Task success rate of ThoughtFarmer user interface testing
Our UX team returned with sobering news: our new designs had done nothing to make it easier to discover ThoughtFarmer’s different page types.

We iterated several more times. We strengthened the right column. We relocated the “Publish” button. We added a strong “Page type” dropdown, with visual explanations of the various page types. We added a “Guided Tour”. And our user testing now revealed that we had a winner!

Usability Testing in Progress. Do not enter!
This sign is a common sight around the office. If you disobey, you incur the Wrath of Selma

ThoughtFarmer 6: the easiest intranet editing interface ever devised

The final editing interface in ThoughtFarmer 6 is, like the rest of ThoughtFarmer, deceptively simple in appearance. It starts with a prominent Add and Edit button in the top corner of every page.

Add Edit Intranet in ThoughtFarmer
Editing starts by clicking “Add” or “Edit”

On your first edit, ThoughtFarmer presents a concise Guided Tour. New users appreciate the hand-holding.

Guided tour to intranet editing
The Guided Tour to editing content in ThoughtFarmer

When the editing interface loads, the cursor is already positioned in the large Title box. Start typing to add your title. If you notice that you’ve put your page in the wrong place, you can quickly move it.

ThoughtFarmer intranet
In ThoughtFarmer 6, you can move a page while you’re creating it.

To Publish a page, press the prominent Publish button. If it’s not ready for public consumption, check the “Private” box.

Publish an intranet page
Click the big Publish button when you’re ready to make it live.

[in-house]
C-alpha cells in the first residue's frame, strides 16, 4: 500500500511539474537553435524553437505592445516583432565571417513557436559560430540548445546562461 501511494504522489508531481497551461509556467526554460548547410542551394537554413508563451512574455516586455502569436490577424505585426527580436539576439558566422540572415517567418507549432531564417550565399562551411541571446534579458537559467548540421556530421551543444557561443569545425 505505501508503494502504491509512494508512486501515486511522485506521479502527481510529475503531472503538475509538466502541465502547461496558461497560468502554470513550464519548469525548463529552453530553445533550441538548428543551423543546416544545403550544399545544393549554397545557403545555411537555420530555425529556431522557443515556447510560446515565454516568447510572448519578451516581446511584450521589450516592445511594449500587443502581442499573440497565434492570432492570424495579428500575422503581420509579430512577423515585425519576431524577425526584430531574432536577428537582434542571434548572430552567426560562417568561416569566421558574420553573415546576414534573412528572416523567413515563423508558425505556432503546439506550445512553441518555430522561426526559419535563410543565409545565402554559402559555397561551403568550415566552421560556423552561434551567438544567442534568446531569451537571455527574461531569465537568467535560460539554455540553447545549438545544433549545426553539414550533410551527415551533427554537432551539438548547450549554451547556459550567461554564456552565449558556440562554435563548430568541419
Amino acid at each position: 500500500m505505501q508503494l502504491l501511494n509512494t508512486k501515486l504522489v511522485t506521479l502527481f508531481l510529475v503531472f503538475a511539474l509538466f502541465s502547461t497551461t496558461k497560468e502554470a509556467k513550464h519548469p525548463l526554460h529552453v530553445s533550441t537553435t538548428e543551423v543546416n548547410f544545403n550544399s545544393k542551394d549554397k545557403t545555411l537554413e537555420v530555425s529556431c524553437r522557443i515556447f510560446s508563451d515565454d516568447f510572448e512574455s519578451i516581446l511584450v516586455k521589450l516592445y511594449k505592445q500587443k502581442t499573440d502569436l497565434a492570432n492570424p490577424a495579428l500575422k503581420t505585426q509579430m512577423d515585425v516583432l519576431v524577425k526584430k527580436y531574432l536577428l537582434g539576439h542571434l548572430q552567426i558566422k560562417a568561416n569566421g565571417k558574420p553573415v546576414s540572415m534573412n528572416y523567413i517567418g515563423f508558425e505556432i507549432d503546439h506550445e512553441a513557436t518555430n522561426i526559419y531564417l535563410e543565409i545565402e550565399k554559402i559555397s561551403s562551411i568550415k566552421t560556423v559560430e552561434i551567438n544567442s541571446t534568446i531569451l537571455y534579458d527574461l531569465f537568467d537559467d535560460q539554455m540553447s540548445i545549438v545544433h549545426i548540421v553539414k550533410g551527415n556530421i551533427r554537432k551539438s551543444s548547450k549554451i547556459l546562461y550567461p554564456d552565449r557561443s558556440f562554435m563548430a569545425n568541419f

Below the Publish box is the new Page Type selector. This solves our biggest usability challenge: make it easy for users to discover additional page types, without introducing a confusing two-step process. Other intranet systems, such as SharePoint, force you to decide whether your content is a Page, List, Announcement, Blog, Wiki, and so forth, before you can create it. Making that decision intimidates novice users. In ThoughtFarmer, you simply click the friendly “Add” button and start typing. It defaults to a page type that makes sense. If you choose, you can browse the other page types and select a different option. And your choice doesn’t have to be permanent — you can swap to a different page type at any time.

Intranet page types in ThoughtFarmer
Choose from the available page types: a regular page or a Section, Group, News/Blog, Forum, Calendar, Gallery or Link. Change page type at any time.

If you choose a page type that has additional options, a panel appears. For example, if you choose “Group”, you can specify Group Type, Address, and Membership Options.

Additional options for ThoughtFarmer Groups
For some page types, a panel for additional options appears.

We’ve also improved the rich text editor. We’ve rearranged the buttons so the groupings are more natural. And because the text entry area auto-grows, you never get those funny double scrollbars (you know the ones, where different things start scrolling depending on where you put your mouse?). Instead, the entire page, including the text editor, scrolls as a single unit.

No double scrollbars for your intranet
The text editor auto-grows, so there is no scrollbar. The entire page scrolls smoothly as a unit.

Finally, we’ve tucked a myriad of  features into the “Settings” box that appears in the right hand margin. These are lesser-used features (including some new ones like Content Expiry, Content Publishing and Content Subscriptions), but easy to access when you need them.

Page settings
Settings are neatly tucked away until you need them. On expansion, a summary of page settings is revealed.

Ultimately, user-centered design for our new intranet editing interface is about these two questions — one quantitative, and one qualitative:

  • Does the new editing interface help employees complete the tasks they need to complete?
  • Do the employees enjoy using the new editing interface to complete those tasks?

Our UX team can confidently answer “Yes!” to those questions.